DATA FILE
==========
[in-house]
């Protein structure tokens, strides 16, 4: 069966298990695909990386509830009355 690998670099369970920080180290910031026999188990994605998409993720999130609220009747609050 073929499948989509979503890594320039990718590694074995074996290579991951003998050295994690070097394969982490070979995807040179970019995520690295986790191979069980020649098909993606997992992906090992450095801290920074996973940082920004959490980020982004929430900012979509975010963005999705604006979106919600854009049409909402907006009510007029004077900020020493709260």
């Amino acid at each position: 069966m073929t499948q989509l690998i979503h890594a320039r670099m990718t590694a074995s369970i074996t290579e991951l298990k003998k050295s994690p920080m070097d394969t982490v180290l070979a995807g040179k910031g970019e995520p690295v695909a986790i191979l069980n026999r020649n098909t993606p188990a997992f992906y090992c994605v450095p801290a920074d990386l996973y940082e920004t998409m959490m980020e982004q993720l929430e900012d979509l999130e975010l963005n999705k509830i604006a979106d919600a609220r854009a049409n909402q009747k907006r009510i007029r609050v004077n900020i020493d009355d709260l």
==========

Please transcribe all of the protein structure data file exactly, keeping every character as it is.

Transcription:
[in-house]
């Protein structure tokens, strides 16, 4: 069966298990695909990386509830009355 690998670099369970920080180290910031026999188990994605998409993720999130609220009747609050 073929499948989509979503890594320039990718590694074995074996290579991951003998050295994690070097394969982490070979995807040179970019995520690295986790191979069980020649098909993606997992992906090992450095801290920074996973940082920004959490980020982004929430900012979509975010963005999705604006979106919600854009049409909402907006009510007029004077900020020493709260």
């Amino acid at each position: 069966m073929t499948q989509l690998i979503h890594a320039r670099m990718t590694a074995s369970i074996t290579e991951l298990k003998k050295s994690p920080m070097d394969t982490v180290l070979a995807g040179k910031g970019e995520p690295v695909a986790i191979l069980n026999r020649n098909t993606p188990a997992f992906y090992c994605v450095p801290a920074d990386l996973y940082e920004t998409m959490m980020e982004q993720l929430e900012d979509l999130e975010l963005n999705k509830i604006a979106d919600a609220r854009a049409n909402q009747k907006r009510i007029r609050v004077n900020i020493d009355d709260l």